Hi all. Let me preface this post by saying it comes from a place of deep respect and appreciation with the goal of improving custom song releases, both past and future.
Recently I was playing with my band mate and we both got a bit frustrated with a great pack of awesome songs all by the same artist from the same author. My band mate always sings and I always do backing vocals while playing guitar or bass. We both noticed during these three songs that we were getting slaughtered on expert vocals, and, frankly, we're pretty damn good singers. She aired her frustration and I understood how she felt, but now that I'm an author myself I understand how to address the root of her frustrations. I told her that it seems like many authors use MIDIs to chart their vocals, and that's fine, but it causes big problems for vocalists because it's playing a synthesized melody performed by a robot. The problem is: humans aren't robots, and this is compounded by the fact that microphones don't easily pick up every noise we humans make when we sing.
Privately, I've always told fellow authors that "less is more" when it comes to placing vocal tubes in Reaper, but now I want to publicly expand on that idea. It comes down to this philosophy: you want the vocalist to hit the mark, not fill the tank.
"What the hell are you on about, bra?"
Fill the Tank
I use this phrase because so often while singing vocals for custom releases (and, not infrequently, even with Harmonix songs) I have to sing very unlike the actual singer of the song I'm hearing on the track. I have to hold out notes for much longer than would be natural in order to fill the tank enough to please the game engine and get an Awesome, and it really snuffs out the spark that makes karaoke so fun. As an author, you should want your singer to sing as if they're the real performer and to have fun while doing it. Playing a Chili Peppers song? You're now Anthony Kiedis. Jamming to some Arctic Monkeys? You become Alex Turner. Nobody likes pretending to be Vocalbot9000. Filling the tank is bad. So what mind set should you have when charting vocals?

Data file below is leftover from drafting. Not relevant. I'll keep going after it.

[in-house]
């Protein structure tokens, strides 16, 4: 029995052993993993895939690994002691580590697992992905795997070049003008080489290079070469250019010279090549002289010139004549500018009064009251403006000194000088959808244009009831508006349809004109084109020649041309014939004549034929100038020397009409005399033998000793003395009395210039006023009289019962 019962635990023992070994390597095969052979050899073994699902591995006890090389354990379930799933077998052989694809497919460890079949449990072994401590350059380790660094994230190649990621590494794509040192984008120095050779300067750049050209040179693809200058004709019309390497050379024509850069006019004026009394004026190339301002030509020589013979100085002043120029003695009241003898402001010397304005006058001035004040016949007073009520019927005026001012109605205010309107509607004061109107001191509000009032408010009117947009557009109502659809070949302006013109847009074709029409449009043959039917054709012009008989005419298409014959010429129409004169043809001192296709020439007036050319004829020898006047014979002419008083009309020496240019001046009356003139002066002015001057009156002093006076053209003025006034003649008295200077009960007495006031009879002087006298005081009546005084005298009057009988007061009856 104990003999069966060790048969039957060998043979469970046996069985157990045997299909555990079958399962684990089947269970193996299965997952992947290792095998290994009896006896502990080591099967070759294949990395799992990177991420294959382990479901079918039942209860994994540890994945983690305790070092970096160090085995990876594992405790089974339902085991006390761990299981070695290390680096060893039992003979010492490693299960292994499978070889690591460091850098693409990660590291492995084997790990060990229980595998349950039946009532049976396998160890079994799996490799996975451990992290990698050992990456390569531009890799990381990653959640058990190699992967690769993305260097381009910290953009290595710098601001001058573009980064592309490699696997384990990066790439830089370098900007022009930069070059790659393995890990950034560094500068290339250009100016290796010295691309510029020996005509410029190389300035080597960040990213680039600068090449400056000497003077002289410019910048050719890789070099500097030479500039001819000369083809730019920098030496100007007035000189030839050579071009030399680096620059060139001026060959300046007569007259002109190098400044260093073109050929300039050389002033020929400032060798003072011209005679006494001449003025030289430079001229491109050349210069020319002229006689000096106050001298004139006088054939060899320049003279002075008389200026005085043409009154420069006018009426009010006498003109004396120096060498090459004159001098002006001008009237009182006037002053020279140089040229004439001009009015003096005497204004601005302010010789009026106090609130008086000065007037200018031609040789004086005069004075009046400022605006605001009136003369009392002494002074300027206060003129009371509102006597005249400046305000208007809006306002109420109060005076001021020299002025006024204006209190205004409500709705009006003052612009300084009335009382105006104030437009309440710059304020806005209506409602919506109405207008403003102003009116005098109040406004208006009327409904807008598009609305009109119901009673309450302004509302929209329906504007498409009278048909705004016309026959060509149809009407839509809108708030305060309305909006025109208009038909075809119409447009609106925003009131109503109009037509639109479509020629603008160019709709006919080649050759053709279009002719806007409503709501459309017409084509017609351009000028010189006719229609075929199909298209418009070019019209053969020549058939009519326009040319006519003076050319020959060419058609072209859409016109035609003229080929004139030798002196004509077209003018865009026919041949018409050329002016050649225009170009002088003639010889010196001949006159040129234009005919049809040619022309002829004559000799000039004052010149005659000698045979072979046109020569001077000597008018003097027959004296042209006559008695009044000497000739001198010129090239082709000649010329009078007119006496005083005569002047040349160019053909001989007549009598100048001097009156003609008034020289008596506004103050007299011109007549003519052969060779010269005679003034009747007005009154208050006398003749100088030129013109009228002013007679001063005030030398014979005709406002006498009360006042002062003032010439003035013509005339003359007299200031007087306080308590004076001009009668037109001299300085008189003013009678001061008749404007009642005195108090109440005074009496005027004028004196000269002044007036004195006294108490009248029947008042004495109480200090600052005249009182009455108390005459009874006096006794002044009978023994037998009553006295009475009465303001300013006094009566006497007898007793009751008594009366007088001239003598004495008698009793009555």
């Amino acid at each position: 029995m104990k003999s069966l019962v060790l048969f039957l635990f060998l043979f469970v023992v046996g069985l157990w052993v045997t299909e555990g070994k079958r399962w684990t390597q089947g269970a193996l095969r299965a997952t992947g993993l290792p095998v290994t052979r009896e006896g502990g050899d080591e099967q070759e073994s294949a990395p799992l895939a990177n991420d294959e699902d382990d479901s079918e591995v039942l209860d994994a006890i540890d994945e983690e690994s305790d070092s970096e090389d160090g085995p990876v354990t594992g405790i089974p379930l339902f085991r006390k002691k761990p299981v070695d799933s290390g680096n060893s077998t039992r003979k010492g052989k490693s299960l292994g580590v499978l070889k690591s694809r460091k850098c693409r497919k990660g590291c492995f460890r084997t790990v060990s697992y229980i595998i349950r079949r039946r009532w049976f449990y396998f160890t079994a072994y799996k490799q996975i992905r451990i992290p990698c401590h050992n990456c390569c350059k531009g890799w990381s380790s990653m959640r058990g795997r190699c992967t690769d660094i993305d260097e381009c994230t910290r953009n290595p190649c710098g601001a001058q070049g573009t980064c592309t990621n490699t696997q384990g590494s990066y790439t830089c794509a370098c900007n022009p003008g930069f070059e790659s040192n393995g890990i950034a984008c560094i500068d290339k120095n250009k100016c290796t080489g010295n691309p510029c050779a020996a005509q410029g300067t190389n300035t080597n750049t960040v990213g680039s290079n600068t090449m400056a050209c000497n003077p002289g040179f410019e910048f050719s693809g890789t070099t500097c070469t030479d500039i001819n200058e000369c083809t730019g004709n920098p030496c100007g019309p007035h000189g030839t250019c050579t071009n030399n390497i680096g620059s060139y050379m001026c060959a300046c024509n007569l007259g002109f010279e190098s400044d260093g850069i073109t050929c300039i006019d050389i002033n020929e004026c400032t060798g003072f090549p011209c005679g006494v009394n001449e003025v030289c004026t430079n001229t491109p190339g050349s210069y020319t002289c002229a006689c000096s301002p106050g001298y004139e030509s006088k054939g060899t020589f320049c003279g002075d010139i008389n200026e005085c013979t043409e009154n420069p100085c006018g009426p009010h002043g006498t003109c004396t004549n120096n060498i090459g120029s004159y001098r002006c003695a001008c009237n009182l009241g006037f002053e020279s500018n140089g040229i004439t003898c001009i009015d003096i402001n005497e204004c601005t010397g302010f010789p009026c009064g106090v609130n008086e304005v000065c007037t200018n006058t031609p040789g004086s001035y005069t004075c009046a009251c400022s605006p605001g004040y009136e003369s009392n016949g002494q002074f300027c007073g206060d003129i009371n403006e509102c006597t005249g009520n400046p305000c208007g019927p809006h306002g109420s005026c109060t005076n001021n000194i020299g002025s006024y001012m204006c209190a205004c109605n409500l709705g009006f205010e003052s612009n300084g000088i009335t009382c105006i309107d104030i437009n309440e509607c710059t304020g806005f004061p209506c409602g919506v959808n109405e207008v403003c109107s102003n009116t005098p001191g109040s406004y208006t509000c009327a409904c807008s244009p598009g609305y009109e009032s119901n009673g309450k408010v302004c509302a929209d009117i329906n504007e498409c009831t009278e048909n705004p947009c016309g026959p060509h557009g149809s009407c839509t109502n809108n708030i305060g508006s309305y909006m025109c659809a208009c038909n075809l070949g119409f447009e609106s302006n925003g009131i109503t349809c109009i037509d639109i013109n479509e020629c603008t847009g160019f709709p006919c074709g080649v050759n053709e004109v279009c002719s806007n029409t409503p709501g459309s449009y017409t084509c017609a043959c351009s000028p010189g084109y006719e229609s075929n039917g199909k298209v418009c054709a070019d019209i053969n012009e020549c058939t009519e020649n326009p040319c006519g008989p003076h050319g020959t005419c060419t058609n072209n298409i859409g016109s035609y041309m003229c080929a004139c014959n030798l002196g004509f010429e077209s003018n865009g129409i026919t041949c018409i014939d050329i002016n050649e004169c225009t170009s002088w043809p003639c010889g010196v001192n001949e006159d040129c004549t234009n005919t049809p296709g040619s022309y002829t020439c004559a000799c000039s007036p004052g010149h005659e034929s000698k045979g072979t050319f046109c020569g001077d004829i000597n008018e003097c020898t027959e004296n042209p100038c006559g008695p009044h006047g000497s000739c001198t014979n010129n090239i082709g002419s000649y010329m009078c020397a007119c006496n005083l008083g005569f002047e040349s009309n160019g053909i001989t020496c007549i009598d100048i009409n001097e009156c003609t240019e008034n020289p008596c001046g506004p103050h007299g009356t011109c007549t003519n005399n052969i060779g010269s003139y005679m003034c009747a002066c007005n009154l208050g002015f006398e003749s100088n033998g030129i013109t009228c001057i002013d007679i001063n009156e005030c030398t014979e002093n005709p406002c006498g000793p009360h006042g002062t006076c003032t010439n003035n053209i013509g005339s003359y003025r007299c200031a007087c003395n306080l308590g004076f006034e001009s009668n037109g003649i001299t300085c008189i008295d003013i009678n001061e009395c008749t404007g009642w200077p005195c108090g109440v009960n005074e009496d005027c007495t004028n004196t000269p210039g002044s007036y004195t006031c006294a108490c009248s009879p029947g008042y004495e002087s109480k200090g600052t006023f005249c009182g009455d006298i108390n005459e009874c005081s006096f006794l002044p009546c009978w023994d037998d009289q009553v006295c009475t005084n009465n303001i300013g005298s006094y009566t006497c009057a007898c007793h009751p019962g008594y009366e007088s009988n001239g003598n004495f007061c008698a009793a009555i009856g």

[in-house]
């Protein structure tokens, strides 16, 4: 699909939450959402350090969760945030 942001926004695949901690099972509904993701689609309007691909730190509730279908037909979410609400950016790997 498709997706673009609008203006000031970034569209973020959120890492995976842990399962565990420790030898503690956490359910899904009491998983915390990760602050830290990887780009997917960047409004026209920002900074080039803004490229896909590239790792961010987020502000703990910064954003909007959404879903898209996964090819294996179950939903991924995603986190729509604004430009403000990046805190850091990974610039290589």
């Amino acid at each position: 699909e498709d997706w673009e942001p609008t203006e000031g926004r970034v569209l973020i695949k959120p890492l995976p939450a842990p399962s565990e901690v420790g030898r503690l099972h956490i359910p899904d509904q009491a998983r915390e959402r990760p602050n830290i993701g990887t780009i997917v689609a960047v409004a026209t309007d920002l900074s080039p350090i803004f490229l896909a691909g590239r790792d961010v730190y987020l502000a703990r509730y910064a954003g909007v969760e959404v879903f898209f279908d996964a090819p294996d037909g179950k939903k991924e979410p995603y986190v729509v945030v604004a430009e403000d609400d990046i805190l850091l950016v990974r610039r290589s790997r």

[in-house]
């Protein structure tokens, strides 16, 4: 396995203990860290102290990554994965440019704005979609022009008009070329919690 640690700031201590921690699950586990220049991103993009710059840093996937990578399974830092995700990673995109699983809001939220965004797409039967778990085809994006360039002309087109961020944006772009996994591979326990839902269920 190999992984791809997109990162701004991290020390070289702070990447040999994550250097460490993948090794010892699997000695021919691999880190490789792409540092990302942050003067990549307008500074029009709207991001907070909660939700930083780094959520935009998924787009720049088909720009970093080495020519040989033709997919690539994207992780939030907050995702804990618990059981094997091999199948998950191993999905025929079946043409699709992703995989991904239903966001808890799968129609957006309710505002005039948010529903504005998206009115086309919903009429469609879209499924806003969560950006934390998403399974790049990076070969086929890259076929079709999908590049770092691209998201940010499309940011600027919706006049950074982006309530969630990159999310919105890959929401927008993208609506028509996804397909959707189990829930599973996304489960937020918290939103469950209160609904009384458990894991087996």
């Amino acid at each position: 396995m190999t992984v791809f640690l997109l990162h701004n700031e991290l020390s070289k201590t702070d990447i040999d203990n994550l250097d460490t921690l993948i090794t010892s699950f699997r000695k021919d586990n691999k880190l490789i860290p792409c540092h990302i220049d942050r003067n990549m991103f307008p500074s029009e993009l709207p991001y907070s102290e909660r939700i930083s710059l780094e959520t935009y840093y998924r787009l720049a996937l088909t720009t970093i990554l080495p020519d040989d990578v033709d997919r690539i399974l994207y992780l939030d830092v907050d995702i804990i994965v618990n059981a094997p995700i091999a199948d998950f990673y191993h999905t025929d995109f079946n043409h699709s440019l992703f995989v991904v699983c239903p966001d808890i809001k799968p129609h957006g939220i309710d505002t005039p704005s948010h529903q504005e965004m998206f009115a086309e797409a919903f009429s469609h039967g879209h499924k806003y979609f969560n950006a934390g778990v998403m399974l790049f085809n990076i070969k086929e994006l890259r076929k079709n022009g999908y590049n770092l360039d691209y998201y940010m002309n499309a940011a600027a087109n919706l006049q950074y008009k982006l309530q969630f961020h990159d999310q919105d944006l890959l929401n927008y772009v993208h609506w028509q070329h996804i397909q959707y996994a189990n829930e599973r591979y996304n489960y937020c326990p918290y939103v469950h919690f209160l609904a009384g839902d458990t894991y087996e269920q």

Hit the Mark
The way I chart vocals for Rock Band 3 customs (both for my own releases and my many contributions to other authors) is to make it so the player just so happens to be hitting the same note as the performer in the source audio at critical times. This means the vocalist shouldn't have to try to fill the tubes. That's no fun, son. And this doesn't mean you can't use MIDIs as the base for your vocals chart! You just need to make sure you shorten every tube at both the beginning and end of the tube. I really only place tubes where there's an unmistakable vowel sound happening.
Less is More
Generally speaking, 90% of the customs database could benefit from these ideas. Many customs of otherwise dazzling quality still are a bit lacking in the vocals department... and I understand why: charting vocals is tough and very time consuming. But nothing sucks more than singing on expert difficulty (with a partner!), sounding solid, and being told you're Messy. So where do I think authors should pay the most attention to tube length?
1. The very end of tubes. This is the sssssin we've all had to sssssuffer through, so we just need to be aware of it. And many more soundssssss other than ssss are problematic. If the singer has already hit the note at the beginning of the tube, he or she shouldn't be punished for not holding it out for the exact duration of the singer in the source audio.
2. The downward slide at the end of tubes. You know what? JUST DON'T CHART THESE UNLESS the singer is aiming for a very specific note which you can identify and fits with the melody. Frankly, it's absurd to expect a vocalist to trail off at the end of a word just like the performer, and this is one of my biggest pet peeves.
3. The very beginning of tubes. I never, ever have a tube beginning at the very start of a measure... because most consonant sounds aren't going to be picked up! So truncating the beginning of a tube is a good idea. But even worse...
4. The upward slide at the beginning of tubes. So many authors don't chart this but really should. Having a tube without the necessary upward slide absolutely punishes good singers for trying to do a good job and is extremely frustrating. I speak from experience!
When I began charting vocals that were good enough to be released, I was using the 128th tip brush. I've learned that this is rarely necessary and am now saving myself a significant amount of time when charting by using the good ol' 64th tip brush. Just make sure you're scrubbing accurately and often (that is, constantly). I learned how to scrub from Nyxyxylyth's tutorial on YouTube, which you can find here, but you might also want to check out my post in this thread.
I hope this post is helpful, and I welcome feedback, comments, suggestions, or criticisms. Thanks for reading!